Unsecured debt isn’t backed by a debtor’s collateral but typically carries interest rates that are higher than debt backed by assets.
What Is Unsecured Debt?
Unsecured debt is debt that is not backed by any asset or collateral. Borrowers of unsecured debt don’t have to worry about seizure of an asset due to nonpayment, but there are consequences for delinquency or default.
Due to the lack of collateral, unsecured debt has a relatively high default risk. This type of debt typically carries higher interest rates to compensate lenders for the risk they’re taking on.
What Are Some Common Types of Unsecured Debt?
There are many types of unsecured debt available for consumers in the U.S., where approval for loans tends to be easier to secure than in other countries and is typically based on a debtor’s creditworthiness. Common types of unsecured debt include:
Credit card debtPersonal loansStudent loansMedical debtOverdraft loansBuy now, pay later (BNPL)
When it comes to unsecured debt, interest tends to compound monthly, and there are a variety of factors that can lead to a change in rates, including changes in a person’s income, missing a payment, and the percentage of debt taken compared to the available limit.
Secured vs. Unsecured Debt: What’s the Difference?
While unsecured debt isn’t backed by collateral, secured debt is backed by an asset, such as a house for a mortgage or a car for an auto loan. Unsecured debt tends to carry higher interest rates than secured debt to account for the lack of collateral.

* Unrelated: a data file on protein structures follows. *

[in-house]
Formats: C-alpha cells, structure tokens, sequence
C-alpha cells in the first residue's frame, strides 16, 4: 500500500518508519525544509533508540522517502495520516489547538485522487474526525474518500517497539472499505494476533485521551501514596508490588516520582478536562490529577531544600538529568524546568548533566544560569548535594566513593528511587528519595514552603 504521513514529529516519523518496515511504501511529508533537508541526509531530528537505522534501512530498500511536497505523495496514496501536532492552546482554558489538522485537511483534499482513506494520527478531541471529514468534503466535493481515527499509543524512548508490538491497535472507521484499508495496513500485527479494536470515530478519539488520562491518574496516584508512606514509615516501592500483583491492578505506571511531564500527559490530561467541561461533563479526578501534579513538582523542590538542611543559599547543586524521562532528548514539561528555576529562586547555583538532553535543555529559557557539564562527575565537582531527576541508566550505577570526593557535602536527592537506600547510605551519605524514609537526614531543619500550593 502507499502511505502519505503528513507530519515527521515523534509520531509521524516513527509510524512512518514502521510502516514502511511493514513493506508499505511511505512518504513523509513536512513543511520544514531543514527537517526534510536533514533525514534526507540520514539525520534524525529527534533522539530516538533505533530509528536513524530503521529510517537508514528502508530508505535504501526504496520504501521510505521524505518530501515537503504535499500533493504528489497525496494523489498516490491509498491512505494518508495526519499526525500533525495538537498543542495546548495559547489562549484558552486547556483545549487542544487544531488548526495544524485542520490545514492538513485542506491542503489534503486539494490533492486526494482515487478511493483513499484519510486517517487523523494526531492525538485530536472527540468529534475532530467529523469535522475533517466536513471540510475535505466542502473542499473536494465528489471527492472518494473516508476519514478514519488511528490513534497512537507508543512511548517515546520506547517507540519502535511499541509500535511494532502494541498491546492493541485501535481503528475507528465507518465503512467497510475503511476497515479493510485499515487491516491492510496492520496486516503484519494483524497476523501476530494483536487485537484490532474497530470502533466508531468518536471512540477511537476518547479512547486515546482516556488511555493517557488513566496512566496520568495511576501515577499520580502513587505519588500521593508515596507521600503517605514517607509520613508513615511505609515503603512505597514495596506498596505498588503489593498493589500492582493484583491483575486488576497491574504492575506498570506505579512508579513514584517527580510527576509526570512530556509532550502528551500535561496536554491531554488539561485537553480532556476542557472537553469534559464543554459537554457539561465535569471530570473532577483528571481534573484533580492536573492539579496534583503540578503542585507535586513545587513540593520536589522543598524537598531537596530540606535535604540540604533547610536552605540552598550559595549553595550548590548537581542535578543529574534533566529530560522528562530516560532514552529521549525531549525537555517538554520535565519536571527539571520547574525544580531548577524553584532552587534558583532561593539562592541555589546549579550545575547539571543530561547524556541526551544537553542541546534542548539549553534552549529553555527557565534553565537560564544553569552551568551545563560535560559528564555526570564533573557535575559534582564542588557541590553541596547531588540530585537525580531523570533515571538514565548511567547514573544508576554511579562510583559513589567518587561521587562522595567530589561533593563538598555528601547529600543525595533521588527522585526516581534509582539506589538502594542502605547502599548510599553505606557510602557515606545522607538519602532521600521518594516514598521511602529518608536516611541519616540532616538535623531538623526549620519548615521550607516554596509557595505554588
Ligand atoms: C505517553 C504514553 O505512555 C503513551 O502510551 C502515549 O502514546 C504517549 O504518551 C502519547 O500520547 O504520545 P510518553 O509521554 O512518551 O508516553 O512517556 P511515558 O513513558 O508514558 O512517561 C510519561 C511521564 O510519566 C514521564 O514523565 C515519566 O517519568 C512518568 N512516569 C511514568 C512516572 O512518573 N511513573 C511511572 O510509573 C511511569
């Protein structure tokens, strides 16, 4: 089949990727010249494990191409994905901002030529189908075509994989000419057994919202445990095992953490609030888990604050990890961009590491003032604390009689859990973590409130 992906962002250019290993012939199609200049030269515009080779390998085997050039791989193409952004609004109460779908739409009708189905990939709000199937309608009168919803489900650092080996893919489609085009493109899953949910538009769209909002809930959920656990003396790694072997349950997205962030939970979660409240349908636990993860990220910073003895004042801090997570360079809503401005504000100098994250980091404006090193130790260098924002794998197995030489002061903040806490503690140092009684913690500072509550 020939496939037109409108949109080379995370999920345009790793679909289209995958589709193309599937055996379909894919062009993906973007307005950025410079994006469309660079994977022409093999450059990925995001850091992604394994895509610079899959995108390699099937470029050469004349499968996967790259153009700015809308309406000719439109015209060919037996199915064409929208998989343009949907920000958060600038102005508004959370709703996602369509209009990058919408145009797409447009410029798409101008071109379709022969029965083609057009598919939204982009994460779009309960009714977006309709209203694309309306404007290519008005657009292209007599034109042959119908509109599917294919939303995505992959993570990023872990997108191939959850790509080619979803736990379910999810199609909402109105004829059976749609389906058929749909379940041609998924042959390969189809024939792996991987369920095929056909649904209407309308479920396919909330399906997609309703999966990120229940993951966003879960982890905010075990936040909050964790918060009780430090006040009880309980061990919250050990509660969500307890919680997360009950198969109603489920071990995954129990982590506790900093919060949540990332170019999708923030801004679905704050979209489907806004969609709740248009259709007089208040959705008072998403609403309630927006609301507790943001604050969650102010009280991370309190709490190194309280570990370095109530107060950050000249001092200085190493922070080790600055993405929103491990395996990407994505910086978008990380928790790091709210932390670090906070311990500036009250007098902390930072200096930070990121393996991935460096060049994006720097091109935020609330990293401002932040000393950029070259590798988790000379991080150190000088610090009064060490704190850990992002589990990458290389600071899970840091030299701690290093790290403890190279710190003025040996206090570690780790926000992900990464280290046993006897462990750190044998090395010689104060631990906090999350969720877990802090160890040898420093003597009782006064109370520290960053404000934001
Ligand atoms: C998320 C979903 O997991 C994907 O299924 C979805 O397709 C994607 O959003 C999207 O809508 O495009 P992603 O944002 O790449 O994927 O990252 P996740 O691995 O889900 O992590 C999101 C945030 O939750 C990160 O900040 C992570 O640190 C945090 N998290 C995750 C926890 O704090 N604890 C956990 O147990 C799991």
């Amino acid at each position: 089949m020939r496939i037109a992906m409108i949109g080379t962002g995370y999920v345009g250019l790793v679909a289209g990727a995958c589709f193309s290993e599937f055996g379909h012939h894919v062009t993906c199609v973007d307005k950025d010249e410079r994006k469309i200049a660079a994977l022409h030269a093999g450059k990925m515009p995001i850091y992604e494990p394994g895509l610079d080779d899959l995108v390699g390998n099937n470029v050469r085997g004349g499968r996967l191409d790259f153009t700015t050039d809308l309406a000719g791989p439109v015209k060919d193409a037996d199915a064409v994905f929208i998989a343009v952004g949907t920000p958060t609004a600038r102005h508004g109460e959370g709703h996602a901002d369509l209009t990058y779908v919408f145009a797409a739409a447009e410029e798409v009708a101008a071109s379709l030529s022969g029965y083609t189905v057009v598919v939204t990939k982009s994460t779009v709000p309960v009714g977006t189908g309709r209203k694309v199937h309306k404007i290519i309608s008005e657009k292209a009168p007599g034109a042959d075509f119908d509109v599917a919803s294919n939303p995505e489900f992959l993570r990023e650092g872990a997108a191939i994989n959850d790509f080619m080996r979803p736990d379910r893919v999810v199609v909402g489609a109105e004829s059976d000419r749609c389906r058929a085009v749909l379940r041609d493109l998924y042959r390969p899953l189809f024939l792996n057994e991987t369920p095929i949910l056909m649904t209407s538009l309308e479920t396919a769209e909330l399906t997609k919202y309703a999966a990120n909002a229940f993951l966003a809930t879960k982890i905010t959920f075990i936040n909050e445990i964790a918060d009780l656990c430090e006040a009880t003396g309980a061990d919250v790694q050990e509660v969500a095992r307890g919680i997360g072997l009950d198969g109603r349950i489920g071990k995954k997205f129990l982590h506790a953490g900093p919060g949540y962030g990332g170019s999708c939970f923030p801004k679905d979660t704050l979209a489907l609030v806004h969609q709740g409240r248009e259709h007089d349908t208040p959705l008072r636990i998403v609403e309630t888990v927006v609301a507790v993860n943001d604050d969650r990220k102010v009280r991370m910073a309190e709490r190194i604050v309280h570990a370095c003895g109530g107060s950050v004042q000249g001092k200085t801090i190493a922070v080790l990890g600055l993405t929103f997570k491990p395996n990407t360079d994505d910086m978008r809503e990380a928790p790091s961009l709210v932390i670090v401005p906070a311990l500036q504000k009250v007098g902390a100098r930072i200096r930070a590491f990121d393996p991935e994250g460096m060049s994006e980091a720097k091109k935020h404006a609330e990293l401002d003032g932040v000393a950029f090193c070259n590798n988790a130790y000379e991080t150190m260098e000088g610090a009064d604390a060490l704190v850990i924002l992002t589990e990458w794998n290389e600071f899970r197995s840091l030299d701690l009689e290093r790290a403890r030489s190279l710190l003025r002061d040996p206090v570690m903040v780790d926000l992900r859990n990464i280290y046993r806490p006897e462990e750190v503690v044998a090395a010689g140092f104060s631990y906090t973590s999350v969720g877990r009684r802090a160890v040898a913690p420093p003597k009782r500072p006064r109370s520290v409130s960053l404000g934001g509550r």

What Happens to Unsecured Debt in a Bankruptcy?
In a bankruptcy, such as a Chapter 7 filing, debtors are able to discharge their unsecured debts. Most of the time, unsecured debt is wiped out. If it is not, repayment plans tend to require only a fraction of the total amount owed. However, there are consequences for those going bankrupt. It can be very difficult to get new loans, such as credit cards, and a bankruptcy filing can remain on an individual’s credit report for up to 10 years.
What if a Payment Is Missed on Unsecured Debt?
A creditor may charge fees and raise interest rates for missed payments. A creditor may also report missed payments to credit bureaus, which could lead to a reduction on the debtor’s credit score, such as their FICO score.
What if You Default on Unsecured Debt?
For defaulting on an unsecured debt, a creditor may turn to a collection agency, which is a third-party group tasked with collecting payment. A person from a collection agency may turn up at a debtor’s house unannounced. A creditor can also take legal action by going to court to seek payment.